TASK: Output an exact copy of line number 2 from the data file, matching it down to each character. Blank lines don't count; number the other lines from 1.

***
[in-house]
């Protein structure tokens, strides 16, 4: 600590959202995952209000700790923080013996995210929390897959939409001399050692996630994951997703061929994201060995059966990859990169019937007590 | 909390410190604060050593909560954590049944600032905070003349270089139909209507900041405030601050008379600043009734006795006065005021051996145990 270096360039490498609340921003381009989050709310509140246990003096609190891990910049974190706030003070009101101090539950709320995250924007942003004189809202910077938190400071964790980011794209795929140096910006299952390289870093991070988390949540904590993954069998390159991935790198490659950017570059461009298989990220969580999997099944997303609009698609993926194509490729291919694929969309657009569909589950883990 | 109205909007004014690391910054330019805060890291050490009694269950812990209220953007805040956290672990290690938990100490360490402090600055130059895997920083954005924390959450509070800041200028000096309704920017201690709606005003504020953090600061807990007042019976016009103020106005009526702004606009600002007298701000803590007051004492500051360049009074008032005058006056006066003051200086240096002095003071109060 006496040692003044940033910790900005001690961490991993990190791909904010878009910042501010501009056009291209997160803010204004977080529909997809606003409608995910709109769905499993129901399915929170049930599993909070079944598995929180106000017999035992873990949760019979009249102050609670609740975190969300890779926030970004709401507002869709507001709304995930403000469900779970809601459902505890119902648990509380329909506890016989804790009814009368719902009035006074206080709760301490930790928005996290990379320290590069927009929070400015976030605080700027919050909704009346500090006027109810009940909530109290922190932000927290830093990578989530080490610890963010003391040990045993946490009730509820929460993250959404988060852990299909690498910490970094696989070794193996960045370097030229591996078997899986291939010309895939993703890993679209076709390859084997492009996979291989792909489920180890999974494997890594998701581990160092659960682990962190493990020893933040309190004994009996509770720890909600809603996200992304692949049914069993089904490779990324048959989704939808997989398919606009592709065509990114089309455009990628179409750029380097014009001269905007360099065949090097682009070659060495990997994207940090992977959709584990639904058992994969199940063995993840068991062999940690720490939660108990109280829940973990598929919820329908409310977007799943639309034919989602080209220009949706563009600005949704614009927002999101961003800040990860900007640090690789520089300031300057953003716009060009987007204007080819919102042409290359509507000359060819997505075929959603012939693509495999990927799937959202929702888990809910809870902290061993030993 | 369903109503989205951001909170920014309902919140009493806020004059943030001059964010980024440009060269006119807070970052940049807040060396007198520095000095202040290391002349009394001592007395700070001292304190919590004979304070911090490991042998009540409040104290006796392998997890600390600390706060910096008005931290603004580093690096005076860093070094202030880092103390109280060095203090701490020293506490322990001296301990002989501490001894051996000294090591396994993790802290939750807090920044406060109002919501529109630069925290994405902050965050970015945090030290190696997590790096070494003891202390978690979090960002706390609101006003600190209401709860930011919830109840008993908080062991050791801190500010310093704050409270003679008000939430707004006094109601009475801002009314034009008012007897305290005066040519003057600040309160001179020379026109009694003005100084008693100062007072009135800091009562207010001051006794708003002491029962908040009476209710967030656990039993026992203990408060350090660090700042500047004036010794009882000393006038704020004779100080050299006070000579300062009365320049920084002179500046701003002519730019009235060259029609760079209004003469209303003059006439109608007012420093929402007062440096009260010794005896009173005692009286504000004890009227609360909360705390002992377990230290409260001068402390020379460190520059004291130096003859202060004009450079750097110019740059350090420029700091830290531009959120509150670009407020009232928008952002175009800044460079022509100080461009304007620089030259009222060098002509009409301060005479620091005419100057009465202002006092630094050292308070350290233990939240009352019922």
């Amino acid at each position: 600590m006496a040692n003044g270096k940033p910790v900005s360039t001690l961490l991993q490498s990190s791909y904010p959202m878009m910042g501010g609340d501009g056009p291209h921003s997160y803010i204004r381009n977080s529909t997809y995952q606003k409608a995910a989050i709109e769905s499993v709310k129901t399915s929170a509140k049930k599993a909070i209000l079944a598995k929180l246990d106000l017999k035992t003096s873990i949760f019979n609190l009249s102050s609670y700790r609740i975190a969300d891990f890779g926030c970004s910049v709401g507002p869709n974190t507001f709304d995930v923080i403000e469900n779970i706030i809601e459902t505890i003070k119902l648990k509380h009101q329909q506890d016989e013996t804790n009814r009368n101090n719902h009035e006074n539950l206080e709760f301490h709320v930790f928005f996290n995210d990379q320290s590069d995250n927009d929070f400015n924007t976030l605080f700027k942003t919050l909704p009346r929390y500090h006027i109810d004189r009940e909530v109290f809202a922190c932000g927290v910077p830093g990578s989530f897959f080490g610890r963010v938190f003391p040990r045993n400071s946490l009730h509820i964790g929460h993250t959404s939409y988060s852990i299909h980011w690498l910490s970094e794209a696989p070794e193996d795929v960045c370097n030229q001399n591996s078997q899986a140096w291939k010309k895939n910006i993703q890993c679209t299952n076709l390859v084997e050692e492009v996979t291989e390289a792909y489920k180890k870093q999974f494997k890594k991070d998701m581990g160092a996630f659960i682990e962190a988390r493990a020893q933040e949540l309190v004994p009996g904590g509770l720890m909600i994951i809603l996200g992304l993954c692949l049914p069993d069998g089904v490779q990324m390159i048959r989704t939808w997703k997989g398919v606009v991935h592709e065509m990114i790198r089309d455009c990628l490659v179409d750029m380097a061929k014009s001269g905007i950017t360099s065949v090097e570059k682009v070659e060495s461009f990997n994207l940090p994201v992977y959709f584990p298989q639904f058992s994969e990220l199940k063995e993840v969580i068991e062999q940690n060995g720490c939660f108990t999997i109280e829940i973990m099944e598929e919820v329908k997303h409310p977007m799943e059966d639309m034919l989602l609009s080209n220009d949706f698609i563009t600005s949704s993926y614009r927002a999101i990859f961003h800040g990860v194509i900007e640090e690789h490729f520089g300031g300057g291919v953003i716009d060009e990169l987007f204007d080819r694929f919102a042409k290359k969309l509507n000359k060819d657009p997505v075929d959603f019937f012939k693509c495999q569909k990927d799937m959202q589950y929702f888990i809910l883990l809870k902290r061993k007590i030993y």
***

């Protein structure tokens, strides 16, 4: 600590959202995952209000700790923080013996995210929390897959939409001399050692996630994951997703061929994201060995059966990859990169019937007590 | 909390410190604060050593909560954590049944600032905070003349270089139909209507900041405030601050008379600043009734006795006065005021051996145990 270096360039490498609340921003381009989050709310509140246990003096609190891990910049974190706030003070009101101090539950709320995250924007942003004189809202910077938190400071964790980011794209795929140096910006299952390289870093991070988390949540904590993954069998390159991935790198490659950017570059461009298989990220969580999997099944997303609009698609993926194509490729291919694929969309657009569909589950883990 | 109205909007004014690391910054330019805060890291050490009694269950812990209220953007805040956290672990290690938990100490360490402090600055130059895997920083954005924390959450509070800041200028000096309704920017201690709606005003504020953090600061807990007042019976016009103020106005009526702004606009600002007298701000803590007051004492500051360049009074008032005058006056006066003051200086240096002095003071109060 006496040692003044940033910790900005001690961490991993990190791909904010878009910042501010501009056009291209997160803010204004977080529909997809606003409608995910709109769905499993129901399915929170049930599993909070079944598995929180106000017999035992873990949760019979009249102050609670609740975190969300890779926030970004709401507002869709507001709304995930403000469900779970809601459902505890119902648990509380329909506890016989804790009814009368719902009035006074206080709760301490930790928005996290990379320290590069927009929070400015976030605080700027919050909704009346500090006027109810009940909530109290922190932000927290830093990578989530080490610890963010003391040990045993946490009730509820929460993250959404988060852990299909690498910490970094696989070794193996960045370097030229591996078997899986291939010309895939993703890993679209076709390859084997492009996979291989792909489920180890999974494997890594998701581990160092659960682990962190493990020893933040309190004994009996509770720890909600809603996200992304692949049914069993089904490779990324048959989704939808997989398919606009592709065509990114089309455009990628179409750029380097014009001269905007360099065949090097682009070659060495990997994207940090992977959709584990639904058992994969199940063995993840068991062999940690720490939660108990109280829940973990598929919820329908409310977007799943639309034919989602080209220009949706563009600005949704614009927002999101961003800040990860900007640090690789520089300031300057953003716009060009987007204007080819919102042409290359509507000359060819997505075929959603012939693509495999990927799937959202929702888990809910809870902290061993030993 | 369903109503989205951001909170920014309902919140009493806020004059943030001059964010980024440009060269006119807070970052940049807040060396007198520095000095202040290391002349009394001592007395700070001292304190919590004979304070911090490991042998009540409040104290006796392998997890600390600390706060910096008005931290603004580093690096005076860093070094202030880092103390109280060095203090701490020293506490322990001296301990002989501490001894051996000294090591396994993790802290939750807090920044406060109002919501529109630069925290994405902050965050970015945090030290190696997590790096070494003891202390978690979090960002706390609101006003600190209401709860930011919830109840008993908080062991050791801190500010310093704050409270003679008000939430707004006094109601009475801002009314034009008012007897305290005066040519003057600040309160001179020379026109009694003005100084008693100062007072009135800091009562207010001051006794708003002491029962908040009476209710967030656990039993026992203990408060350090660090700042500047004036010794009882000393006038704020004779100080050299006070000579300062009365320049920084002179500046701003002519730019009235060259029609760079209004003469209303003059006439109608007012420093929402007062440096009260010794005896009173005692009286504000004890009227609360909360705390002992377990230290409260001068402390020379460190520059004291130096003859202060004009450079750097110019740059350090420029700091830290531009959120509150670009407020009232928008952002175009800044460079022509100080461009304007620089030259009222060098002509009409301060005479620091005419100057009465202002006092630094050292308070350290233990939240009352019922």